All these elements are present in the case at bar. Petitioner admitted having received in trust the amount of PhP 100,000 from Castro; the amount was misappropriated or converted; such misappropriation or conversion was to the prejudice of Castro; and Castro demanded payment from petitioner.

Petitioner asserts that upon receipt of the amount, it was transferred to her and she was not prohibited to use or spend the same.16 The very same money cannot be returned but only the same amount. This makes the transaction a loan and not a trust agreement; thus, her liability is merely civil and not criminal.

Petitioner's arguments are not meritorious. Art. 315 1(b) explicitly includes money in its scope. The nature of money, that is, the exact bills and coins received in trust cannot be returned, was already considered by the law. As long as the money was received in trust, on commission, for administration, or under an obligation to return, failure to account for it upon demand is punishable under Art. 315 1(b). The Solicitor General added:

In a trust agreement, the transfer of the property to the trustee is mere physical possession and not juridical possession. Unlike in a contract of loan where the debtor acquires juridical possession and is technically the owner of the amount, in a trust, the obligation of the trustee is fiduciary in nature, i.e. to take care of the thing strictly for the benefit of the trustee in accordance with the purpose of the express trust.17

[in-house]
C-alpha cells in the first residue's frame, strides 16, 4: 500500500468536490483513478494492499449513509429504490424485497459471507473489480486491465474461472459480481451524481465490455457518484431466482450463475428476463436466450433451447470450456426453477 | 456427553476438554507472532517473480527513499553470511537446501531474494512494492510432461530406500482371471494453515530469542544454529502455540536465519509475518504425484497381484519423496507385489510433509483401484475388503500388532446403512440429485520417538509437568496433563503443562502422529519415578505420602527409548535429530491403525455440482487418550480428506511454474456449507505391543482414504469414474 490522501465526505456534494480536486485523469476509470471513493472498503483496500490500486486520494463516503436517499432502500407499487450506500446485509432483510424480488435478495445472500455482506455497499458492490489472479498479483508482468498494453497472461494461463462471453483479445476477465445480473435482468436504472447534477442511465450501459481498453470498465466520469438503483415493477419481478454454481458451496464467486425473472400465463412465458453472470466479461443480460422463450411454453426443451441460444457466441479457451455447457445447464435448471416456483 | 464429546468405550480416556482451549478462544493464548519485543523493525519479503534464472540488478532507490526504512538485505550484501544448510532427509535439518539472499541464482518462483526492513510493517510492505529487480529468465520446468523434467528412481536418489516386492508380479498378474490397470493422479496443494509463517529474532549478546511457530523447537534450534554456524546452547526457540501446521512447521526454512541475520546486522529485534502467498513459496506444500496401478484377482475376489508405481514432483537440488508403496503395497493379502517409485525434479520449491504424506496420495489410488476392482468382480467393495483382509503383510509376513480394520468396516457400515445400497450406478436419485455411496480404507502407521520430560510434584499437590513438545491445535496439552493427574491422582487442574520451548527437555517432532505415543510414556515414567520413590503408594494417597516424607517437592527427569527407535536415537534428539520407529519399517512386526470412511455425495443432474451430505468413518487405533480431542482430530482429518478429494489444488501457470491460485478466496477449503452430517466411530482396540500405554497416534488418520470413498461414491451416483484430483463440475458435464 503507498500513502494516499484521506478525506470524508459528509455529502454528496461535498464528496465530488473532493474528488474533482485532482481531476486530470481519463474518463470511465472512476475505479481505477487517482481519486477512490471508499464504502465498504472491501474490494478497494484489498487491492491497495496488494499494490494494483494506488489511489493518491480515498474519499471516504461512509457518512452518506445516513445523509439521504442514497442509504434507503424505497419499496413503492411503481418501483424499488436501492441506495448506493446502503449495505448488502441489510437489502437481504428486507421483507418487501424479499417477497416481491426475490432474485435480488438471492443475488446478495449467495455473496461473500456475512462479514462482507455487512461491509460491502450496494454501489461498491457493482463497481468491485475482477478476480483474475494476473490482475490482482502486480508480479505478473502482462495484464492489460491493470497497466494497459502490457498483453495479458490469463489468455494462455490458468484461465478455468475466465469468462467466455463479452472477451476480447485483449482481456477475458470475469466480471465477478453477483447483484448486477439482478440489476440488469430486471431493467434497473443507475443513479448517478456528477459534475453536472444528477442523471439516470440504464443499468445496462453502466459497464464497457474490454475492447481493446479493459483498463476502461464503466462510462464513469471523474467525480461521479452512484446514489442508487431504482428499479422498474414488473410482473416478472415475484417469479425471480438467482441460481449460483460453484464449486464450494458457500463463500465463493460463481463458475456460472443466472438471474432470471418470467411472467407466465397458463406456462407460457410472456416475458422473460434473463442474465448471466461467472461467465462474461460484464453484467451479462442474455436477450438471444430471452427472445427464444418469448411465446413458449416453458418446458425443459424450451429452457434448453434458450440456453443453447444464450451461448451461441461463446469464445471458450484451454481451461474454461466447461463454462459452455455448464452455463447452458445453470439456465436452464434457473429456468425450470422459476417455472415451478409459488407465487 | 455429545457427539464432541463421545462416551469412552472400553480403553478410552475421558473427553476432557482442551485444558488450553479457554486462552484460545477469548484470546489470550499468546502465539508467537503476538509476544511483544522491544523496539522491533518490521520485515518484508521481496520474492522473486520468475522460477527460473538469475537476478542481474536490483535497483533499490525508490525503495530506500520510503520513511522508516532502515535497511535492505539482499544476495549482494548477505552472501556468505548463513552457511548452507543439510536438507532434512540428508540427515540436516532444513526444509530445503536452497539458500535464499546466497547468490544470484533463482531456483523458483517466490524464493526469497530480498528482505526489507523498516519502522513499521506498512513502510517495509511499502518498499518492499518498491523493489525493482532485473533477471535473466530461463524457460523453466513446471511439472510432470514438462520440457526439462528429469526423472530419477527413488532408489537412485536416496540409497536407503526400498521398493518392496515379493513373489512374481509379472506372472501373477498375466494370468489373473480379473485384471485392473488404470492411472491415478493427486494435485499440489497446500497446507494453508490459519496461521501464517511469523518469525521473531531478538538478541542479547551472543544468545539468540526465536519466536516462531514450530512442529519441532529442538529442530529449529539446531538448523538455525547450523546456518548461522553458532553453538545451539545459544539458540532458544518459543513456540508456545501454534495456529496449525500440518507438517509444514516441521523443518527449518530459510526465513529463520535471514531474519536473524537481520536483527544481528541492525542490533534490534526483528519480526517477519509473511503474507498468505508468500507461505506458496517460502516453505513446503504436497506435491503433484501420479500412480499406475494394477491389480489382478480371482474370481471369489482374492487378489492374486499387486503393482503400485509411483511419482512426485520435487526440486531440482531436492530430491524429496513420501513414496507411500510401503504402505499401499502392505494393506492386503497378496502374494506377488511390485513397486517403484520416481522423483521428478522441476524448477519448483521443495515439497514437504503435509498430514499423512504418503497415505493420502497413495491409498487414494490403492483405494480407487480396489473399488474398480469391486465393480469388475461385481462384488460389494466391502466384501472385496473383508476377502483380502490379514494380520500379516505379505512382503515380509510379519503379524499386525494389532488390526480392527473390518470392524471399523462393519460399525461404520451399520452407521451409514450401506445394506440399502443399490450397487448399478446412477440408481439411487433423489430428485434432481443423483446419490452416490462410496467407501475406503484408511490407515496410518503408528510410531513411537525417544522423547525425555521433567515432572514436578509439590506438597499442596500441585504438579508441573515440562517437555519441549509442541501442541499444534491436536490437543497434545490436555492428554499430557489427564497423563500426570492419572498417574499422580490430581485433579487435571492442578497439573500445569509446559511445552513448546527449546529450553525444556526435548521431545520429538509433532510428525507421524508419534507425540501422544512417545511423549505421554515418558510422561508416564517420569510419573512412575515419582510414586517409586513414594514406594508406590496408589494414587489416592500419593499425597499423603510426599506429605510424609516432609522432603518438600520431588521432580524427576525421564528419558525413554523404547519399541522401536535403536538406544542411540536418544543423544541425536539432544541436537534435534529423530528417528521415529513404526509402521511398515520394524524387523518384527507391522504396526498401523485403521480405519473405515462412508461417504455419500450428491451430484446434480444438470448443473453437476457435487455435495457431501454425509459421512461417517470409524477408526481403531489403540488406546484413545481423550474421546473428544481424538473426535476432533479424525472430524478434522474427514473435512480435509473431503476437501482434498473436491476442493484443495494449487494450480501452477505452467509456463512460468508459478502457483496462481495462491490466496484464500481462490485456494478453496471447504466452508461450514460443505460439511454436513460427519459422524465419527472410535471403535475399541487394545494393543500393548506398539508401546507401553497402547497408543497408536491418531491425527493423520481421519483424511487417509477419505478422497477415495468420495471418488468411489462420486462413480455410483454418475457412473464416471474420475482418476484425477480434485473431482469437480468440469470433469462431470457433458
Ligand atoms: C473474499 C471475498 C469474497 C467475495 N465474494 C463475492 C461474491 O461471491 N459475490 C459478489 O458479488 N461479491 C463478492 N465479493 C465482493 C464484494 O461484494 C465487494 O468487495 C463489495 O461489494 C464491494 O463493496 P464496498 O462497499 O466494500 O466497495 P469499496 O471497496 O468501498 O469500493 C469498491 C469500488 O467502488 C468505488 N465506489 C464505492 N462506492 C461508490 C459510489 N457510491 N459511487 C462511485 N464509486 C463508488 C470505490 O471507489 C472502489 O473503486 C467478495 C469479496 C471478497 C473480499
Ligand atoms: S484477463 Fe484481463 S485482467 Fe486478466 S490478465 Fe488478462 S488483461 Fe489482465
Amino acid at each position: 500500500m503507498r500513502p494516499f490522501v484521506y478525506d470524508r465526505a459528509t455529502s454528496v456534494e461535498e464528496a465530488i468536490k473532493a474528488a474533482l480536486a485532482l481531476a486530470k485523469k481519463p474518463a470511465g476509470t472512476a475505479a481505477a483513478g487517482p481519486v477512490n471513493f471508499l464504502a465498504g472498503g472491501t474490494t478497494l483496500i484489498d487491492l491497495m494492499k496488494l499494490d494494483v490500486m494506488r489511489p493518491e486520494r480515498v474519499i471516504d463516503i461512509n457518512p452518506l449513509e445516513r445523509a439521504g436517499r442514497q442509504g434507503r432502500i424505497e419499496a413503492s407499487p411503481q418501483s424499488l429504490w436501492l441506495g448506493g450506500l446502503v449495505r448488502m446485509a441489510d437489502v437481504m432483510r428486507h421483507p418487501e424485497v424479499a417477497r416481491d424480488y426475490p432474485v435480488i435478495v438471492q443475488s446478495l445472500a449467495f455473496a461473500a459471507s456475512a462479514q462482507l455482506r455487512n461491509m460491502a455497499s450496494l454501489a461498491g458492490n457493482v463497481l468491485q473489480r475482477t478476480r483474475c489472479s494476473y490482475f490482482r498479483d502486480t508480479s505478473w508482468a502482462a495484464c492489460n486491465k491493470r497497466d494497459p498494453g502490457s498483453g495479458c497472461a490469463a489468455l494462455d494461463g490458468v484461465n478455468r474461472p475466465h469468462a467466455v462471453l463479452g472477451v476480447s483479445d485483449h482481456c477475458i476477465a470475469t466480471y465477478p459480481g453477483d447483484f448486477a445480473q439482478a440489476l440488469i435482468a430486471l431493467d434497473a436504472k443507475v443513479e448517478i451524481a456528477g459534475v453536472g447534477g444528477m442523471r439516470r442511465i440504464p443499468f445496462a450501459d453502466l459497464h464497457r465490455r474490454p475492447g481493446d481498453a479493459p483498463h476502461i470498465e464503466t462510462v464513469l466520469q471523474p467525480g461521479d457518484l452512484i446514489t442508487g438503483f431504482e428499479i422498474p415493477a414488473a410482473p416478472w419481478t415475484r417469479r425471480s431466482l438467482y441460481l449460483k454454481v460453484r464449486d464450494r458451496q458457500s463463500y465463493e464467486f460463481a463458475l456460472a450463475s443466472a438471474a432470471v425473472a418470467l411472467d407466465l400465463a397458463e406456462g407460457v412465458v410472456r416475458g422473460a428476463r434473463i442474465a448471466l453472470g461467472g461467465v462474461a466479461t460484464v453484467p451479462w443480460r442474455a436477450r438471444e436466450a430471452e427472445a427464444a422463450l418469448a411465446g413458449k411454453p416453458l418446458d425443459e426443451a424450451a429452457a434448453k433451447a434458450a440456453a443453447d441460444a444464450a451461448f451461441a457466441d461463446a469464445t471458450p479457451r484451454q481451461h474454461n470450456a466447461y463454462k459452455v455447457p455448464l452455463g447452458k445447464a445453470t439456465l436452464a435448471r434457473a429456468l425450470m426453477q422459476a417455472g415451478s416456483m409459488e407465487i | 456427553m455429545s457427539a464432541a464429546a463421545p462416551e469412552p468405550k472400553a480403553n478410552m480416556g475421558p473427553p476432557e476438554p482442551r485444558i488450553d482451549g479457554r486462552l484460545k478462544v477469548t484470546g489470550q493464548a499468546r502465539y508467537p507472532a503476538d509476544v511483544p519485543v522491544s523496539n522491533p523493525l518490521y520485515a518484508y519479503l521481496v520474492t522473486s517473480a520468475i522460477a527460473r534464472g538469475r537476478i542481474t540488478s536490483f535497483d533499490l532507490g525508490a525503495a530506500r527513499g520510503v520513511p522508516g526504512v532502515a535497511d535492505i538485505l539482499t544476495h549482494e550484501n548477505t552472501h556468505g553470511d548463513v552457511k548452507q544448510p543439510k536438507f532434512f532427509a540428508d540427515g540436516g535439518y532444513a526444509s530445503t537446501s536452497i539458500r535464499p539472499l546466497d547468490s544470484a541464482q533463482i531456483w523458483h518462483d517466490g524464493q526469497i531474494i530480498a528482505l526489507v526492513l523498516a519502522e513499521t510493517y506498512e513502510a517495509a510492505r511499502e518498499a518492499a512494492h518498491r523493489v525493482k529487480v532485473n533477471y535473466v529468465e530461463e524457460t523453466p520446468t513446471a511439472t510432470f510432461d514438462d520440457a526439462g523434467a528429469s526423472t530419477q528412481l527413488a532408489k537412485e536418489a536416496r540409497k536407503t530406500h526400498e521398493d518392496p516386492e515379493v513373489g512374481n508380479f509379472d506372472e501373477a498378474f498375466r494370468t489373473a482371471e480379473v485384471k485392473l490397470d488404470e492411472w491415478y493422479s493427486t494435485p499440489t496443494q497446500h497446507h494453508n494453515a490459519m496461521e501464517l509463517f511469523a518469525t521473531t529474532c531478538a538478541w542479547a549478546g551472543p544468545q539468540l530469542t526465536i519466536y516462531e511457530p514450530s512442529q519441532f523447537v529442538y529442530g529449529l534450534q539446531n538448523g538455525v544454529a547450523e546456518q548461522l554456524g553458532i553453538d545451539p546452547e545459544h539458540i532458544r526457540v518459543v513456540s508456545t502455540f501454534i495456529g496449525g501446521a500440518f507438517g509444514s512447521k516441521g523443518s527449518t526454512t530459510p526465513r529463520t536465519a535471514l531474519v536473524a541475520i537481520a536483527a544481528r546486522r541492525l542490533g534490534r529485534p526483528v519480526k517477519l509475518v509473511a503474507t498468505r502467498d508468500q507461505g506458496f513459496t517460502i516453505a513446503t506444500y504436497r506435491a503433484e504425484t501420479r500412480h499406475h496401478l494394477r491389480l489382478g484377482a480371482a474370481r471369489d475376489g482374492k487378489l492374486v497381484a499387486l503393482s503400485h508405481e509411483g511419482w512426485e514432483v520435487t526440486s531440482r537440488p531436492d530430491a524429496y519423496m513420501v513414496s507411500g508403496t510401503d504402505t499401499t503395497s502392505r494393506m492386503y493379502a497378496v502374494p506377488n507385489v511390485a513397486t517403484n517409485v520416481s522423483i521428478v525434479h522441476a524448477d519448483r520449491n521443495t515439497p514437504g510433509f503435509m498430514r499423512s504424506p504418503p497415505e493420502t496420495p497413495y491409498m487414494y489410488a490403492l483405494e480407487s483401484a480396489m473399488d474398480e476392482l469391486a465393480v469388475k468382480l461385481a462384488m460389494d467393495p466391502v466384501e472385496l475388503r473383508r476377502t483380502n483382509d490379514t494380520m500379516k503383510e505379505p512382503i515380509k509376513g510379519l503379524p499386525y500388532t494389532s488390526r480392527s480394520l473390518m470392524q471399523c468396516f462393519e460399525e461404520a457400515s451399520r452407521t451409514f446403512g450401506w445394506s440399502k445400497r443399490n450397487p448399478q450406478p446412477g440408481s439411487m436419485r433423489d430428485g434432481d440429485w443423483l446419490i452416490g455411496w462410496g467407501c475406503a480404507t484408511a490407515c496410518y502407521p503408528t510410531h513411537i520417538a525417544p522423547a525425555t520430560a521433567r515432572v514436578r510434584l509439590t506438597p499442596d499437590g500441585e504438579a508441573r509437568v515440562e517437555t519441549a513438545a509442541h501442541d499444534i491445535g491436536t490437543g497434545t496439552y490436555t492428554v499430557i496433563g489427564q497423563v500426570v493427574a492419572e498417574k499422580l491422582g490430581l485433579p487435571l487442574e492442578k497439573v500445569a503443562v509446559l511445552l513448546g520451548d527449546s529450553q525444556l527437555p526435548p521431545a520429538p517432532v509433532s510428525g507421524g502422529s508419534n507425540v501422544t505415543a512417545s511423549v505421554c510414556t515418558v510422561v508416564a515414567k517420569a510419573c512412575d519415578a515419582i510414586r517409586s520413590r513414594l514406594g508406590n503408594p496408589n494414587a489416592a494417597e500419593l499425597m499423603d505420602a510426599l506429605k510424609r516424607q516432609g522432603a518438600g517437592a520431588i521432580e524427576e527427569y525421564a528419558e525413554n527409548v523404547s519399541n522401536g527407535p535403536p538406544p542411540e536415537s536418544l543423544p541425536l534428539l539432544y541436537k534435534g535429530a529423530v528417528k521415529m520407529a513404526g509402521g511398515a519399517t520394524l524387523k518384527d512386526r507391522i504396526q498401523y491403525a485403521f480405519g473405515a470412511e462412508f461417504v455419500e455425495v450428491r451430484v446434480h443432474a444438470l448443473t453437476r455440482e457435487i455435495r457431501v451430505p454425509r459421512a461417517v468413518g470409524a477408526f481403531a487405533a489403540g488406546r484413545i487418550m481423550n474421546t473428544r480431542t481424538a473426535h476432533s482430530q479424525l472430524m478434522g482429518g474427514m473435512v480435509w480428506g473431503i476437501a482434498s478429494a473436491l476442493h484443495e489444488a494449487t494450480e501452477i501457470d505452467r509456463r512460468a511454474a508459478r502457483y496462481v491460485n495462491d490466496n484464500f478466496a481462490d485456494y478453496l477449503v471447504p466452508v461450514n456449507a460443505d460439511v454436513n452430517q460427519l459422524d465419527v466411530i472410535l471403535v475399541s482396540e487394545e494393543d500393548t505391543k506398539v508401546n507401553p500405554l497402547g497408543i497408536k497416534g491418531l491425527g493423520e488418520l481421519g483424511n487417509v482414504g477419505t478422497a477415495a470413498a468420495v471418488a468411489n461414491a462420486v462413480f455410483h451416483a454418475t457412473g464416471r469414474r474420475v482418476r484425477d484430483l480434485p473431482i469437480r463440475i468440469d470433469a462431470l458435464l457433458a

In the case at bar, the amount was received by the petitioner for the sole purpose of using it as "show money" to the bank. The money was entrusted to her for a particular purpose. Hence, she did not acquire the right to dispose or spend the amount as she sees fit; she had the obligation to account for said amount.

Furthermore, the Trust Undertaking expressly states that the amount was received by the petitioner not as a loan or credit. Under the parol evidence rule,18 petitioner cannot vary the terms of the written agreement by claiming that the amount was received pursuant to a contract of sale of their lot.

With regard to the necessity of demand, we agree with the CA that demand under this kind of estafa need not be formal or written. The appellate court observed that the law is silent with regard to the form of demand in estafa under Art. 315 1(b), thus: